German court seen approving EU bailouts, with conditions

German Constitutional Court.jpg

The German Constitutional Court in Karlsruhe will deliver on Wednesday (7 September) at 10 a.m. its ruling on the country's participation in the billion-euro bailout of Greece and the European Financial Stability Facility (EFSF). EURACTIV Germany reports about the expected verdict.

The Karlsruhe Court's ruling will have a direct impact on the reform of the EFSF agreed at a special eurozone summit on 21 July.

Experts expect the Court to approve the government's participation in the Greek and Irish bailouts, but will establish additional requirements regarding involving the parliament in similar decisions in the future.

A group of Eurosceptics around conservative MP Peter Gauweiler (CSU) filed a constitutional complaint with regard to the country's participation in the multi-billion-euro bailouts in May 2010. The oral hearing took place in July 2011.

MP Michael Stübgen, European affairs spokesman for the CDU/CSU group, told EURACTIV Germany in an interview that "as regards to the Court's ruling on 7 September parliament's control over EFSF instruments has to be strengthened".

The parties in Germany's coalition – the conservative CDU/CSU and the liberal FDP – agreed last week on a multi-level approach to involve the German Bundestag in future EFSF decisions. The main idea is that the government needs parliament's approval before it can agree in Brussels on new EFSF rescue packages, but will have an extended margin to decide on technical implementation of EFSF decisions.

The coalition has announced its intention to bring opposition parties the SPD (Social Democrats) and the Greens on board, but will negotiate the final agreement on parliament's participation rights only after the court's ruling.

MP Michael Roth, spokesperson for European affairs at the opposition SPD, told EURACTIV Germany in an interview that he expects a "parliament and Europe-friendly decision".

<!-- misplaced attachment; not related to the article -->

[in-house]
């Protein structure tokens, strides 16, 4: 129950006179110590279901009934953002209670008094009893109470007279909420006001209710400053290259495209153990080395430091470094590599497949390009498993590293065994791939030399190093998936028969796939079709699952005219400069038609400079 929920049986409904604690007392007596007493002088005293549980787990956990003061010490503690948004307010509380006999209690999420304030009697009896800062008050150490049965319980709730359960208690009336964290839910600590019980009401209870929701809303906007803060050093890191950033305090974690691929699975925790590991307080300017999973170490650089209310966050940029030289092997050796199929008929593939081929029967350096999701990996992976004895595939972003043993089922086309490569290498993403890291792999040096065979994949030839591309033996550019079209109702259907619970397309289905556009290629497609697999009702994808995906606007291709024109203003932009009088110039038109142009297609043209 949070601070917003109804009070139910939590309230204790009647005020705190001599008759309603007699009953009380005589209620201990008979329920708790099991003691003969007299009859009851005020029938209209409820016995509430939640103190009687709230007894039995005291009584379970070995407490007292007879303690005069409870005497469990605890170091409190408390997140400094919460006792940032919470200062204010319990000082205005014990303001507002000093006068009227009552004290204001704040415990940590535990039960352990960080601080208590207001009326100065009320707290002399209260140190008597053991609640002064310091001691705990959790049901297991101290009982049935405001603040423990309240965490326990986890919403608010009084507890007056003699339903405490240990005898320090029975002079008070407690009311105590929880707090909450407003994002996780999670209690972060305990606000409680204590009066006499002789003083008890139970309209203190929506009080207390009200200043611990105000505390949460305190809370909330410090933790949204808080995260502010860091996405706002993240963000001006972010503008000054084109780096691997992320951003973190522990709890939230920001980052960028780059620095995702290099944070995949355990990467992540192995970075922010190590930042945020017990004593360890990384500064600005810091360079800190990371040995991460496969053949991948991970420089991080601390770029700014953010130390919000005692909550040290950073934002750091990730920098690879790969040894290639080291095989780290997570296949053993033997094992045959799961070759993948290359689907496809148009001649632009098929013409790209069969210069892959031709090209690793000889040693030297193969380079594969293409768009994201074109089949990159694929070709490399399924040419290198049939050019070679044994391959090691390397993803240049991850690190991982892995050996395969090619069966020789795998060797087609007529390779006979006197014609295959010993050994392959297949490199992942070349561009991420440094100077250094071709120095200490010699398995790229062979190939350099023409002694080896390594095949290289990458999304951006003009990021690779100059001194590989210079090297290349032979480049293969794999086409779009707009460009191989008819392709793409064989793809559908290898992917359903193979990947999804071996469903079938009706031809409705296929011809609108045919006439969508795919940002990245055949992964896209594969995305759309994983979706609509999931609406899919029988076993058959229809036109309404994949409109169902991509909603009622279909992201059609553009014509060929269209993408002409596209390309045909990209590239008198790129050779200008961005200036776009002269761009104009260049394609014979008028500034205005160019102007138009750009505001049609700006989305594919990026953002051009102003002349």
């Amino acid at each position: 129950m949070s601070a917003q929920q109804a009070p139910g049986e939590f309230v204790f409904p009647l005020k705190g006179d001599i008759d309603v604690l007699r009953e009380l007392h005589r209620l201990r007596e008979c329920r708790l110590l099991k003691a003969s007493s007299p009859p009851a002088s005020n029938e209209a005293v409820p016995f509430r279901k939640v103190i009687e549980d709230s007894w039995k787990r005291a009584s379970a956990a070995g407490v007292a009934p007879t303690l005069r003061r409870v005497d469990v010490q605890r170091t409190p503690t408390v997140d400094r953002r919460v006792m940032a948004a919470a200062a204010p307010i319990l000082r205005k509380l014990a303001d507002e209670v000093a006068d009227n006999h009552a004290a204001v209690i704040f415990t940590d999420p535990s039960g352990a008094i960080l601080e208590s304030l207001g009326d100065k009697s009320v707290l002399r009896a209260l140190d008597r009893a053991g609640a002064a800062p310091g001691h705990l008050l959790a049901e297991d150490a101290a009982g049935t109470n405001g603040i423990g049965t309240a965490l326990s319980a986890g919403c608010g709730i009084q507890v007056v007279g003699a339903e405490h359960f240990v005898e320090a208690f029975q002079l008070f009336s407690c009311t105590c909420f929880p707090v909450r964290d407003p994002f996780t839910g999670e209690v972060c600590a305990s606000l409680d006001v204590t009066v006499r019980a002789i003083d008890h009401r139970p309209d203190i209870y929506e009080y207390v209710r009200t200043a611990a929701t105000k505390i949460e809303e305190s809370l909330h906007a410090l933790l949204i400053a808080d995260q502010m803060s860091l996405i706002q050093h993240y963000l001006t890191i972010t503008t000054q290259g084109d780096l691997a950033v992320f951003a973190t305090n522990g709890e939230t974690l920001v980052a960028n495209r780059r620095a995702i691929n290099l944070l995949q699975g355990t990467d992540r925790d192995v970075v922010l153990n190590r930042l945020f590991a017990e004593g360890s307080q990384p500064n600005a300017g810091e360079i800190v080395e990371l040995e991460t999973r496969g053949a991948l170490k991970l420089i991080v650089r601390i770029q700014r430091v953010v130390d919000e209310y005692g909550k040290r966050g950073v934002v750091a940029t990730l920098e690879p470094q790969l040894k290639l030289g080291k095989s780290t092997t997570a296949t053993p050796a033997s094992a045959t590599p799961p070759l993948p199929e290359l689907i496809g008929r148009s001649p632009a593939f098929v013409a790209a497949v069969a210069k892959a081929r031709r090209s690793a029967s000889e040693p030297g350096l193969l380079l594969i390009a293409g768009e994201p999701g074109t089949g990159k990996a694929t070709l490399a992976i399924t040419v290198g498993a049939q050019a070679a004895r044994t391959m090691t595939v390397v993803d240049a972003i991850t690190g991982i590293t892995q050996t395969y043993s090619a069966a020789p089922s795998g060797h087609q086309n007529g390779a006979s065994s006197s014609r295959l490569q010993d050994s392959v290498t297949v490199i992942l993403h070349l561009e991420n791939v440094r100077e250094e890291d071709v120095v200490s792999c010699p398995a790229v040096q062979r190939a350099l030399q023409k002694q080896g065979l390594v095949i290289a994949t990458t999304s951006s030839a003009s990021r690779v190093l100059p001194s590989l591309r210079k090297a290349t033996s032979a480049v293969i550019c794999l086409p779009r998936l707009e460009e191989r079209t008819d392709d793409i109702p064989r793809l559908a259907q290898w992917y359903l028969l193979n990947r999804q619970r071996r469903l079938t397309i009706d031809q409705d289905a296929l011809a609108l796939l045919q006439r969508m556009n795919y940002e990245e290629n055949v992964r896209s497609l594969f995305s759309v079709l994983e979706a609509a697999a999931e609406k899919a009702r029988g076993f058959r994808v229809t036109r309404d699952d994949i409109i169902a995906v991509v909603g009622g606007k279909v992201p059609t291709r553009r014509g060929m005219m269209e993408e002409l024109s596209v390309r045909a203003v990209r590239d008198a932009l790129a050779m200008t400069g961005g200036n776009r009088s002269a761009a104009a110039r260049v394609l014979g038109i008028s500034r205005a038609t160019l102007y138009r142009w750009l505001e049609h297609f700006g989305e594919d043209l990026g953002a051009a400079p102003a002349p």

The German Bundestag is expected to decide on 29 September on the extended EFSF. The Bundesrat, Germany's second chamber of the federal states (Bundesländer), is expected to decide in an extraordinary session that day or the next.

In the meantime, economics professor Wilhelm Noelling, one of the plaintiffs to Germany's Constitutional Court, said the euro could only be "made functional by limiting it to a maximum of seven strong countries".

"The other countries should recognise the beauty and efficiency of individual made-to-measure solutions and/or alliances and reclaim them for themselves," he said, quoted by Reuters.

 

At the height of the Greek debt crisis, the EU set up in May 2010 a European Financial Stability Facility (EFSF).

It allows to borrow cash on the market up to €250 billion against up to €440 billion of joint eurozone government guarantees to help a eurozone member state that cannot finance itself on the markets. The instrument is already being used to lend money to Greece and Ireland.

At a summit in October, France and Germany proposed setting up a European Stability Mechanism (ESM), a permanent system to handle crises in the euro zone, admitting it would mean changing the EU treaties.

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